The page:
Going deeper…….

There’s writing………..

View from my window

View from my window

Many of us will be finding that the New Year’s Resolutions are already a distant memory and the familiar pattern of  commitment and resignation has kicked in. Perhaps you have started, renewed or continued a writing practice as part of that. Several people have asked me recently:

How can I deepen my writing practice?

It seems a good time to learn, remember or re-activate what I call the Feedback Loop. This is what distinguishes the therapeutic or reflective journal from the purely descriptive. Many people use their journal to remove things from their minds, to excise painful or difficult emotions.

But that is only the first stage (catharsis is not enough!): the therapeutic benefit comes from reflecting and eventually re-integrating the experience.

Journal Prompt 1:

After writing a journal entry read it through (out loud if you can).

Then write a few sentences of feedback to yourself. Select from the following sentence stems:

When I read this I am interested that… ␣␣

When I read this I notice… ␣␣

When I read this I remember… ␣␣

When I read this I realize that…

When I read this I am aware of…

Try this after everything you write for a period of time – see what happens, notice what you learn.

View from my window again

View from my window again

Journal Prompt 2: Repetition. Describe the view from your window every day for a period of time – each time finish

with a Feedback Loop reflection.

And there’s reading…………

One of my students  on an ethics course in an existential setting said to me that unfortunately, now that term had started, she was unable to find time to read novels. This seems such a deprivation that I was happy to be able to help her with a couple of relevant suggestions from my recent reading:

Stoner – John Williams  (is he an existential hero?)

Me Before You – Jojo Moyes  (whose death is it anyway?)

Aren’t there always novels relevant to our work?

I asked a group of colleagues for suggestions of published accounts about or by people with depression or existential concerns. My colleagues were surprised that I would include fiction in my list. But that’s where I start from.

What do you suggest?

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7 Comments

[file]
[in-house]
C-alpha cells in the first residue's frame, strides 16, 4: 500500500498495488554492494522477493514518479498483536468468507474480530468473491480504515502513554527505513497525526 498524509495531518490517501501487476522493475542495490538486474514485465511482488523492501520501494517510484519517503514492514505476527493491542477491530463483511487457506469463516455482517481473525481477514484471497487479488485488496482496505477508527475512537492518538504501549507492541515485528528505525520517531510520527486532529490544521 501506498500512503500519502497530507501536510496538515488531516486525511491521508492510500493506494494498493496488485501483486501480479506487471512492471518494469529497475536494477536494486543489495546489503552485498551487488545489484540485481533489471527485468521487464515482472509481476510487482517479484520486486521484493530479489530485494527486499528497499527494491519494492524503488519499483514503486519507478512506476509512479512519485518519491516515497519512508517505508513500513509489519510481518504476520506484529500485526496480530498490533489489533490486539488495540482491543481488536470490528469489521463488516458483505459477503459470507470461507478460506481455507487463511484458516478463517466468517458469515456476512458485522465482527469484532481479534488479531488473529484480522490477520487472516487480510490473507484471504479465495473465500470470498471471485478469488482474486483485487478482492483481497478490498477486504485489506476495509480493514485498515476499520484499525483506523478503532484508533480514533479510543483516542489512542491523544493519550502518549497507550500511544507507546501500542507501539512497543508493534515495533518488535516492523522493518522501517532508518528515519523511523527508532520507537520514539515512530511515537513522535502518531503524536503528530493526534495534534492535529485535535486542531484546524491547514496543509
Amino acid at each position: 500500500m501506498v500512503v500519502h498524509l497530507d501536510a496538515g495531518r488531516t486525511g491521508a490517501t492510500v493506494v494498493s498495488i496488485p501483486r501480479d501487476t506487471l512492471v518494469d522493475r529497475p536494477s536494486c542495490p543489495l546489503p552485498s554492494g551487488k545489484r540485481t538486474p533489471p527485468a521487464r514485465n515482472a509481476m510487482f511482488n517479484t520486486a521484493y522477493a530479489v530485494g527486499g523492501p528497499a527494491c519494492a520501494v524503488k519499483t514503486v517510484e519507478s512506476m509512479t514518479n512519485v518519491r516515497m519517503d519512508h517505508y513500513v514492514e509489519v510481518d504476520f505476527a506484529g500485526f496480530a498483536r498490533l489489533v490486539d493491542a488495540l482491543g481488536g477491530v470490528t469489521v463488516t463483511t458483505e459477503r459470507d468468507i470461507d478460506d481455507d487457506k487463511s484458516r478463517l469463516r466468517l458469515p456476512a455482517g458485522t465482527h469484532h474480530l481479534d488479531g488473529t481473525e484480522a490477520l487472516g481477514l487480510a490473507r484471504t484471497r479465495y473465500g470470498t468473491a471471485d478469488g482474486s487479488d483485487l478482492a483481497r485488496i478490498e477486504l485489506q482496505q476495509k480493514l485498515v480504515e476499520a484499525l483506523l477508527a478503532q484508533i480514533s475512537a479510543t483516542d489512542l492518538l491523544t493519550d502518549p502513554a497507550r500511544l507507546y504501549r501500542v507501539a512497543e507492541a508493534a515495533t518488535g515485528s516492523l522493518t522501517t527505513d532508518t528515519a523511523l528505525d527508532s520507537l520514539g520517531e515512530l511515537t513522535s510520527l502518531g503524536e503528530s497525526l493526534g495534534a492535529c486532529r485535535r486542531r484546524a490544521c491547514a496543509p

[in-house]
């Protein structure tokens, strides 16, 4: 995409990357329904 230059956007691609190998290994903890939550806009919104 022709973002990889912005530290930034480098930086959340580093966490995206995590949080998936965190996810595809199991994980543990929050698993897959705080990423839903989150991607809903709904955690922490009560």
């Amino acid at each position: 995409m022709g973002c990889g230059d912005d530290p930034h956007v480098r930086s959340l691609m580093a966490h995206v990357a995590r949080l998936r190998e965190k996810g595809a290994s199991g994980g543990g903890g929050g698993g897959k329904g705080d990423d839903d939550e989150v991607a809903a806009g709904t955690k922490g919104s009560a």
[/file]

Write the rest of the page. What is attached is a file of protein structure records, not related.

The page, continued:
1. Sheelagh

     /  January 28, 2014

    Hi Kate
    Stoner was already on my list! I’ve been reading a lot for the Costa Prize awards recently and when I paused I realised how much I was learning . One of the most moving was The Shock of the Fall by Nathan Filer – I hope it wins -but I also loved Life After Life by Kate Atkinson and Instructions for a Heat Wave and Unexpected Lessons in Love. When you read so many close together they seem to talk to each other. An insight in one book seems to enhance your reading of the next.
    I’ve also recently got a lot out of Canada by Richard Ford and Burial Rites by Hannah Kent.
    Sheelagh

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  2. william keefer

     /  January 27, 2014

    Hi Kate,

    Thanks for keeping me on your e-mail list. I miss seeing you, but this helps me feel “in touch”. I really like your prompts and I am planning to use the Feedback Loop. I think it is a great idea to “go deeper”

    The view from my window today is; Brown branches etched against the grey tint of sky separated from me by a veil of feathery white snow.

    Love,,

    Eleanor

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  3. Kate Thompson

     /  January 27, 2014

    In Lapidus https://www.facebook.com/groups/58440316699/permalink/10151949209481700/
    Sarah said:
    Kate, I’m so glad you recommended fiction, and especially Me Before You. I found it so compelling and captivating reading. I will look up your other recommendation. Wishing you the best for this new year.

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  4. Kate Thompson

     /  January 27, 2014

    Jenny
    i quite agree – both reading and writing can take us into different worlds where we learn about ourselves.

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  5. Kate Thompson

     /  January 27, 2014

    Vicky,
    Thanks for sharing this with your friend.
    Stoner is a book which seems to have received more attention in the UK than in it’s native US – and we should point out that it is not about a pothead!
    My complaint about bibliotherapy is that it focusses on self-help books rather than novels and poetry which contain far more wisdom.

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  6. Jenny Alexander

     /  January 27, 2014

    I agree that catharsis is not enough! My personal view is that writing need not be attached to our own experience at all in order to be therapeutic, because in writing we create worlds where we can experience ourselves differently, experiment, extend beyond our habitual constraints. Nice post 🙂

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  7. 6vicky7

     /  January 27, 2014

    Excellent post Kate – I’m going to share the link with a friend and colleague on FB who has been blogging on morning pages. And, yes, of course, novels – and poems and plays – where else do we find sufficient complexity to reflect how it is to be human. I’ve just ordered Stoner as you are the second person to mention it in the last 24 hours!

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